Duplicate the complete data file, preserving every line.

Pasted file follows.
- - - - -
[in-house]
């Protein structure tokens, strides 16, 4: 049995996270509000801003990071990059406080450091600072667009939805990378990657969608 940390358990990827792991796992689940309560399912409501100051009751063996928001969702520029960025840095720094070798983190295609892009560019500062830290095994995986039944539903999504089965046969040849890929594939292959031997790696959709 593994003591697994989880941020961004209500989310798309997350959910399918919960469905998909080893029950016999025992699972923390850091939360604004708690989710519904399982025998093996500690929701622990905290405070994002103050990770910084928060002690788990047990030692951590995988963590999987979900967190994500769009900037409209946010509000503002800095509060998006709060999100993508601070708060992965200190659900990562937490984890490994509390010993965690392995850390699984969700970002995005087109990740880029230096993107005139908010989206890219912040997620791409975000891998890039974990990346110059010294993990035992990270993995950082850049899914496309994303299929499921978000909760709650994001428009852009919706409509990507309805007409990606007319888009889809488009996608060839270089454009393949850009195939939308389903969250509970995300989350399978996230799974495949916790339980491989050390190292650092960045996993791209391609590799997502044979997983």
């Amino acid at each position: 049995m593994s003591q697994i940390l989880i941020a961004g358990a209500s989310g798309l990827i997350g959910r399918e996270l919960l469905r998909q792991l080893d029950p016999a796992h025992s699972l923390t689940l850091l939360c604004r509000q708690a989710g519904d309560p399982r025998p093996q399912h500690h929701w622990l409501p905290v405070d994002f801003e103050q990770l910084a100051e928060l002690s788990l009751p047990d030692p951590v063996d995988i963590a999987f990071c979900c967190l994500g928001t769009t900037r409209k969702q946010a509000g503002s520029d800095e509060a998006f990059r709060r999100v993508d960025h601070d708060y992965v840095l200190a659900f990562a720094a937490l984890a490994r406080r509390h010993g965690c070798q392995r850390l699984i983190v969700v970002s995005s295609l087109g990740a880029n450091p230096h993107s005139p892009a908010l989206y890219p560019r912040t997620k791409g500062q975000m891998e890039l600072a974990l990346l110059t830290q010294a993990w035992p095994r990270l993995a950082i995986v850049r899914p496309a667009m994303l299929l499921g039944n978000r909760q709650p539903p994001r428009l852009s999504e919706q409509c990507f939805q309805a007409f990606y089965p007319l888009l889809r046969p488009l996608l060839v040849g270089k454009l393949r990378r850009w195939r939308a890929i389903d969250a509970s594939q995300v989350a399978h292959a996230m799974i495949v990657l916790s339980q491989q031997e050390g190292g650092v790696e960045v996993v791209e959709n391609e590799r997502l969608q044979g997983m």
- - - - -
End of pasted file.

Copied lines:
[in-house]
């Protein structure tokens, strides 16, 4: 049995996270509000801003990071990059406080450091600072667009939805990378990657969608 940390358990990827792991796992689940309560399912409501100051009751063996928001969702520029960025840095720094070798983190295609892009560019500062830290095994995986039944539903999504089965046969040849890929594939292959031997790696959709 593994003591697994989880941020961004209500989310798309997350959910399918919960469905998909080893029950016999025992699972923390850091939360604004708690989710519904399982025998093996500690929701622990905290405070994002103050990770910084928060002690788990047990030692951590995988963590999987979900967190994500769009900037409209946010509000503002800095509060998006709060999100993508601070708060992965200190659900990562937490984890490994509390010993965690392995850390699984969700970002995005087109990740880029230096993107005139908010989206890219912040997620791409975000891998890039974990990346110059010294993990035992990270993995950082850049899914496309994303299929499921978000909760709650994001428009852009919706409509990507309805007409990606007319888009889809488009996608060839270089454009393949850009195939939308389903969250509970995300989350399978996230799974495949916790339980491989050390190292650092960045996993791209391609590799997502044979997983």
């Amino acid at each position: 049995m593994s003591q697994i940390l989880i941020a961004g358990a209500s989310g798309l990827i997350g959910r399918e996270l919960l469905r998909q792991l080893d029950p016999a796992h025992s699972l923390t689940l850091l939360c604004r509000q708690a989710g519904d309560p399982r025998p093996q399912h500690h929701w622990l409501p905290v405070d994002f801003e103050q990770l910084a100051e928060l002690s788990l009751p047990d030692p951590v063996d995988i963590a999987f990071c979900c967190l994500g928001t769009t900037r409209k969702q946010a509000g503002s520029d800095e509060a998006f990059r709060r999100v993508d960025h601070d708060y992965v840095l200190a659900f990562a720094a937490l984890a490994r406080r509390h010993g965690c070798q392995r850390l699984i983190v969700v970002s995005s295609l087109g990740a880029n450091p230096h993107s005139p892009a908010l989206y890219p560019r912040t997620k791409g500062q975000m891998e890039l600072a974990l990346l110059t830290q010294a993990w035992p095994r990270l993995a950082i995986v850049r899914p496309a667009m994303l299929l499921g039944n978000r909760q709650p539903p994001r428009l852009s999504e919706q409509c990507f939805q309805a007409f990606y089965p007319l888009l889809r046969p488009l996608l060839v040849g270089k454009l393949r990378r850009w195939r939308a890929i389903d969250a509970s594939q995300v989350a399978h292959a996230m799974i495949v990657l916790s339980q491989q031997e050390g190292g650092v790696e960045v996993v791209e959709n391609e590799r997502l969608q044979g997983m």